OK, back on topic: the French used to have something called "dictation," I think it was.

A huge number of different spoken French words and expressions sound exactly alike, so they did dictations where the children would listen and write down what they heard --- using the sense of the passage to choose which words were actually being spoken.

I'm pretty sure they had national dictation contests & the like.

Catherine Johnson said...

English spelling is more phonetic than I used to think.

Louisa Moats has a terrific article on that. When you take into consideration the root of a word, you can spell it (i.e., when you recognize a word as having a French root versus a Latin root, that kind of thing).

We have at least 4 separate languages making up English, and those 4 branches are fairly phonetic inside that part of the language.

Auntie Ann said...

Catherine, the same company later put out a phonics-reading course as well, which I haven't seen.

The spelling program was incredibly specific. In stages, as letters and blends were introduced, kids learned the different sounds they make ("a" makes 3: short, long, and as in water, "ch" can be ch, sh, or k) and which is the most common pronunciation. They also learned which letters and combinations could make which sounds. Then, step by step, it built the words, taught exceptions (they called these jail words, and literally have kids thrown them in jail for breaking the spelling rules,) taught blends and syllables, rare rules (like in one-syllable words with "i" or "o" and ending in two letters, the vowel can be long, like cold or child,) etc. It has a build-in review system, practice tasks, and flash cards to lock in spelling.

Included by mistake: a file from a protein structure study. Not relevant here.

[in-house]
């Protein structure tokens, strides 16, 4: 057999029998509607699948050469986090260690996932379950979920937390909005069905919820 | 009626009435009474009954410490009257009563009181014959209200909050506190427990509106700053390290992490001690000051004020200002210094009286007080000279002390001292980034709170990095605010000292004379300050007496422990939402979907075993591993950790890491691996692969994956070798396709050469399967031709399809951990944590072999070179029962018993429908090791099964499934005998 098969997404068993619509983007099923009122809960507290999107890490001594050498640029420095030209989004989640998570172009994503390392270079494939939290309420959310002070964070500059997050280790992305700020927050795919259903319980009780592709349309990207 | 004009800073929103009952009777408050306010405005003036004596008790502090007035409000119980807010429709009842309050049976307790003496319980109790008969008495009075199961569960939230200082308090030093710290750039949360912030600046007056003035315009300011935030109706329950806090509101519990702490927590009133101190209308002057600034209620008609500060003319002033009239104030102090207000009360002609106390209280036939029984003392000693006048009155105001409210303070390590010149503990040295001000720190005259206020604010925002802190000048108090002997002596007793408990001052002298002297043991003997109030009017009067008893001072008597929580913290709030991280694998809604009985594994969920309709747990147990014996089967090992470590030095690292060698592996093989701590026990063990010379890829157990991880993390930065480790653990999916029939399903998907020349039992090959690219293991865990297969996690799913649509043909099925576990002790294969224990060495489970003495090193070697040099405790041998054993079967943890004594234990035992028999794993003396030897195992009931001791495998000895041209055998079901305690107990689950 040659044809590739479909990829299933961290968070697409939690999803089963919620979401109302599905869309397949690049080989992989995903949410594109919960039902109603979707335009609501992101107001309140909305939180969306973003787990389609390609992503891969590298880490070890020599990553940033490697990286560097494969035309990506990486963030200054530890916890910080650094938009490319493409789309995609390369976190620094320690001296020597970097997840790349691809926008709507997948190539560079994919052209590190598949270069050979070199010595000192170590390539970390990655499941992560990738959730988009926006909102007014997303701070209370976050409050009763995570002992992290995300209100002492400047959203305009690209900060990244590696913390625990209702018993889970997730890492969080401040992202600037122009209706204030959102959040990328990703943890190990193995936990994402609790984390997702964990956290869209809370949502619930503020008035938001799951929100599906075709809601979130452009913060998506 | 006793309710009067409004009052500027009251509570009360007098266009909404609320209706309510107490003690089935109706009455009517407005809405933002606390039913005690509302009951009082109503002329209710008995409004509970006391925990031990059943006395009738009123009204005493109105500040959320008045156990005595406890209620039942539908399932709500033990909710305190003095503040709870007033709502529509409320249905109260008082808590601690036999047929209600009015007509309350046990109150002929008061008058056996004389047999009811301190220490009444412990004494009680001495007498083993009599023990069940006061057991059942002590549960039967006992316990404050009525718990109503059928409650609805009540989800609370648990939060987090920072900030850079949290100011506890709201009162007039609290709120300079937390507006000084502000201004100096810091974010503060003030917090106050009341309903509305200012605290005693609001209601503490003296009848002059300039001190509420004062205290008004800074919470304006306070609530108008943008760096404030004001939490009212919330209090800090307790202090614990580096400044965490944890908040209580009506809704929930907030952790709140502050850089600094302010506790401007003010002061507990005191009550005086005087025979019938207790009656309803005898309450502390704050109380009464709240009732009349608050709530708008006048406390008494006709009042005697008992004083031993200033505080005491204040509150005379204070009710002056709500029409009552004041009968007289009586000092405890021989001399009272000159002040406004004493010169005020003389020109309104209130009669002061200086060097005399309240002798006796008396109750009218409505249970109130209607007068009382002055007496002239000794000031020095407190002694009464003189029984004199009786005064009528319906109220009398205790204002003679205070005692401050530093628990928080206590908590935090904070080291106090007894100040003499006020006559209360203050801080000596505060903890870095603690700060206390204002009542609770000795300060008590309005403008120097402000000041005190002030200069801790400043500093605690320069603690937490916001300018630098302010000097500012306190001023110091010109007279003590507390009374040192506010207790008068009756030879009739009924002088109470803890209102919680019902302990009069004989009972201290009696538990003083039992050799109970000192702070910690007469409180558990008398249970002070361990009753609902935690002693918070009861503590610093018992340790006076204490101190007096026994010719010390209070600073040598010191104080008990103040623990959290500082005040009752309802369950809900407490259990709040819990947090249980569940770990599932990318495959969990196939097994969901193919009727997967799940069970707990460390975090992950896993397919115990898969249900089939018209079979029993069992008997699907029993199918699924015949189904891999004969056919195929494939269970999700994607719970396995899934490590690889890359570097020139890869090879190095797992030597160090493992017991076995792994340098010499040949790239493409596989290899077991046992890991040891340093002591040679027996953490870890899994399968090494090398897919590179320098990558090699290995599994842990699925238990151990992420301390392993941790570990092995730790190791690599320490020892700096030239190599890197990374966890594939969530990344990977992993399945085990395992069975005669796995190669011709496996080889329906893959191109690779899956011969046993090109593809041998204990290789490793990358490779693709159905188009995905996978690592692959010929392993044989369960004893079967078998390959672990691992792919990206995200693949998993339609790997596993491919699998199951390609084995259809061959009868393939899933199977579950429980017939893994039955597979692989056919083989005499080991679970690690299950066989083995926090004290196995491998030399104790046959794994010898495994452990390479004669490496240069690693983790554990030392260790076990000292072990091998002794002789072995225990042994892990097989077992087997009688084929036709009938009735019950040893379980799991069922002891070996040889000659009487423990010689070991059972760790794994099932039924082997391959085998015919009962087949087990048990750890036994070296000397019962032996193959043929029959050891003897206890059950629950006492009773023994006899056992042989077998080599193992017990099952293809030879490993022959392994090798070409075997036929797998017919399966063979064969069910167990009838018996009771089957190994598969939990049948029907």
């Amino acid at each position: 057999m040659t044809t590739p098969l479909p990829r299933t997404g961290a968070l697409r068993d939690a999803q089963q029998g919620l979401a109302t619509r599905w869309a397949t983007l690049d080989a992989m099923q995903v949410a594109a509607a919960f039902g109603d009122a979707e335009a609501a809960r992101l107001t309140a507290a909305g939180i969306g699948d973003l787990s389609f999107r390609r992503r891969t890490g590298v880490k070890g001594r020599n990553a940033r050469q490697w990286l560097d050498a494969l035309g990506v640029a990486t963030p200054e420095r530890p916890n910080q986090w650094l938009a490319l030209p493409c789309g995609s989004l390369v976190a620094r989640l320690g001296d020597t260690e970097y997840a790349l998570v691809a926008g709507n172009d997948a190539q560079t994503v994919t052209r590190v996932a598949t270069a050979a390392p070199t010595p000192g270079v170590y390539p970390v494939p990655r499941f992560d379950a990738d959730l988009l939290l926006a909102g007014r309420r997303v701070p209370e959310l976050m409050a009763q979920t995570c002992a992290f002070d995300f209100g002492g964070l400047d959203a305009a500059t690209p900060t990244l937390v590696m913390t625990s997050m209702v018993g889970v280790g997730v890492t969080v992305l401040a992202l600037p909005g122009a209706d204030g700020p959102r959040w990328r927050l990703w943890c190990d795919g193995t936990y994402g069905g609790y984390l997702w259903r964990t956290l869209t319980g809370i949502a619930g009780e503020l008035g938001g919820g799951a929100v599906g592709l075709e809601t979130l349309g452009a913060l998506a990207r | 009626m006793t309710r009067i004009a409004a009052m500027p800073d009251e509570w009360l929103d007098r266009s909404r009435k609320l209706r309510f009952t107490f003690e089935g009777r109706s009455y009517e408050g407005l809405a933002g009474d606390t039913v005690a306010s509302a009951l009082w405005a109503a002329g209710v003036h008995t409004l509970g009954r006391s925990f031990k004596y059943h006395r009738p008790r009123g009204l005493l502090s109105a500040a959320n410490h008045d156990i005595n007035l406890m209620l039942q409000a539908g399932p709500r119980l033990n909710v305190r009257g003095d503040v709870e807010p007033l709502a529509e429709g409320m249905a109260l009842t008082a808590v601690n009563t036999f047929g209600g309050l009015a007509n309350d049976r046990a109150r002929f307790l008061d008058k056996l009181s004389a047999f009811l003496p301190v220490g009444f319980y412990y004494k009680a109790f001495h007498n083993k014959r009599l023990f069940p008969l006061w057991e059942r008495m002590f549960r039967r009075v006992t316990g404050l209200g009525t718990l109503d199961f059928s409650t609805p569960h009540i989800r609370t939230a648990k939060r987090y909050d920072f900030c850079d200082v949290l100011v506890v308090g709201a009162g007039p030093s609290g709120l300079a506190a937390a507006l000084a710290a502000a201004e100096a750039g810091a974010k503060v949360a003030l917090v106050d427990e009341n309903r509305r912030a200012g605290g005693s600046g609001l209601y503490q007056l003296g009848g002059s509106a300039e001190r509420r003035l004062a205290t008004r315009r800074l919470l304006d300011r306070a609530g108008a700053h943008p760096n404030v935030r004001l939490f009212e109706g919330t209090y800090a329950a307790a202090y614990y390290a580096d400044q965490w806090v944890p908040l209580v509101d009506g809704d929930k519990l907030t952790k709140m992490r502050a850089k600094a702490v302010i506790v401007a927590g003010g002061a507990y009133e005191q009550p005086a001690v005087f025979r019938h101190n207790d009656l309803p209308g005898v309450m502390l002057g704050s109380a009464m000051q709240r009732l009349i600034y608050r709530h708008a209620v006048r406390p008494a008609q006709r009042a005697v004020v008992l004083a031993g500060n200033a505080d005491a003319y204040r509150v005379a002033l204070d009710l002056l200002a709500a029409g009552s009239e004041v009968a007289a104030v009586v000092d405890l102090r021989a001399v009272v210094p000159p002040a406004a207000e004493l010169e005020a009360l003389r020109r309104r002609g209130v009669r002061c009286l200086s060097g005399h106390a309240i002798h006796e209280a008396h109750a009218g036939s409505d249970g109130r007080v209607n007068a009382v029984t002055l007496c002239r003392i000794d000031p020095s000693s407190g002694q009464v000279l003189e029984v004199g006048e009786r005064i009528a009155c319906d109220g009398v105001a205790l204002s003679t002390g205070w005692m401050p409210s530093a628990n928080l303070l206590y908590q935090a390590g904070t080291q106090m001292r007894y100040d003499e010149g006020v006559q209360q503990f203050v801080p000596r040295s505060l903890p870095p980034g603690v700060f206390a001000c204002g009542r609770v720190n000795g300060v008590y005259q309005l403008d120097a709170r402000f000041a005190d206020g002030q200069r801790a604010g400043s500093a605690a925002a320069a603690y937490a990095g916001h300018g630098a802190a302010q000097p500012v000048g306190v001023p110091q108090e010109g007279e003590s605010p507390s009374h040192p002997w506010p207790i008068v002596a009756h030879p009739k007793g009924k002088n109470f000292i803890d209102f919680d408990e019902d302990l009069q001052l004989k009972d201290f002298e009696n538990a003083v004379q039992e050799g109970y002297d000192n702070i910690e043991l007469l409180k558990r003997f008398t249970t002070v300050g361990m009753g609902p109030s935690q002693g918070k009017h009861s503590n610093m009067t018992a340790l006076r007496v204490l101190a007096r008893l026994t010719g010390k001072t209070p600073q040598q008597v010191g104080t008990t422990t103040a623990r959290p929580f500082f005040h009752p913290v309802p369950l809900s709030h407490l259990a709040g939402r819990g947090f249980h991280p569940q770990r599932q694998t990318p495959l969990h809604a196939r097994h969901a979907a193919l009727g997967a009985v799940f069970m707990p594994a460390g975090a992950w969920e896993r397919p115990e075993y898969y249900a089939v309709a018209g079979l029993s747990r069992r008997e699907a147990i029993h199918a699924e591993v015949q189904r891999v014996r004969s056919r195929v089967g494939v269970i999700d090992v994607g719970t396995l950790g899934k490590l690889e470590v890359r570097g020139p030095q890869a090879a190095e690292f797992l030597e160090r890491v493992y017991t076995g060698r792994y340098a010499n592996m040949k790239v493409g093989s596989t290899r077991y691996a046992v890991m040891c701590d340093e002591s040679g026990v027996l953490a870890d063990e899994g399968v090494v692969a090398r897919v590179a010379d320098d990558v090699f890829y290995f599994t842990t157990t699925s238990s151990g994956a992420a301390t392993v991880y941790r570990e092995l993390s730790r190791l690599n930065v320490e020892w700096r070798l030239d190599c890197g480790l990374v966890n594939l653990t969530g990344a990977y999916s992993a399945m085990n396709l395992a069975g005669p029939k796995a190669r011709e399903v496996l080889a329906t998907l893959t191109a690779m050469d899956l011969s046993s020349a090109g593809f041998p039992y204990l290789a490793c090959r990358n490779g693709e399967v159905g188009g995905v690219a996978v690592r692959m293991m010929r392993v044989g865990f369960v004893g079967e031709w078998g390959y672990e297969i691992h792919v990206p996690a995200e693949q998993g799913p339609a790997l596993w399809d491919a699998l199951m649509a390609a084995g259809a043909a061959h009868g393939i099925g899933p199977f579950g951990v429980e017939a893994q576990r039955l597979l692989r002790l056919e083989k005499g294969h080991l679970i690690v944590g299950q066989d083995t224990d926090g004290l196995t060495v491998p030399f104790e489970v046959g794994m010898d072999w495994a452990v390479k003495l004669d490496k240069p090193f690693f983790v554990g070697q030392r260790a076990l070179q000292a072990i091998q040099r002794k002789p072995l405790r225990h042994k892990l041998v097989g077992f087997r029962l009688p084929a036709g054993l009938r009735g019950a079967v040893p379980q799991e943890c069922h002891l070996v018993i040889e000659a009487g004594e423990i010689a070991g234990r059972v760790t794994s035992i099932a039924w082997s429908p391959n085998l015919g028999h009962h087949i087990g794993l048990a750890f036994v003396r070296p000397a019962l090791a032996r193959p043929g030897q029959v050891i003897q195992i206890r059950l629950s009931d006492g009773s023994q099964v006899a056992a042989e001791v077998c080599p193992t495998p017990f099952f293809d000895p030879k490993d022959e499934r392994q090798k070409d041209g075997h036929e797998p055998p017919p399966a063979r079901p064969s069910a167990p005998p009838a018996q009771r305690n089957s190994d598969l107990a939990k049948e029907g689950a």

It took our kid from regularly getting 25% on his spelling tests to getting a couple of 100% grades in a little over a month.

At the same time he started to really enjoy reading, and his fluency and speed improved greatly.

Catherine Johnson said...

Have you ever seen my old posts on Megawords???

I had the exact same experience (only with Megawords, which is a curriculum for somewhat older kids).

C. had suddenly stopped reading. He had taught himself to read in Kindergarten, then he'd read lots until 4th grade when, all of a sudden, he stopped on a dime.

At the same time, I became concerned about his spelling, which was atrocious. Scary bad spelling.

I found Megawords (after being told I couldn't buy Engelmann's spelling program because I "wasn't a teacher") --- and within a couple of months he was reading again.

I am positive the spelling instruction, which focused on multisyllabic words, allowed him to start reading books with multisyllabic words (which is what he'd aged into----)

Catherine Johnson said...

What was the name of your curriculum?

Auntie Ann said...

All About Spelling:

Crimson Wife said...

I use All About Spelling with my 2nd child. It would've been overkill for my 1st student, the "natural" speller (she was a Macy's spelling bee regional winner last August and we're keeping our fingers crossed for the homeschool bee this weekend that feeds into the Scripps regional bee). But it's exactly what my DS needs.

Auntie Ann said...

I chose AAS because I'm a lousy speller myself and I wanted very specific teaching instructions. The manual tells you just what to say and have your child do. It's very easy to use.

Auntie Ann said...

Our natural speller was jealous of the younger getting AAS, but, she really didn't need it and spells wonderfully without the tutoring.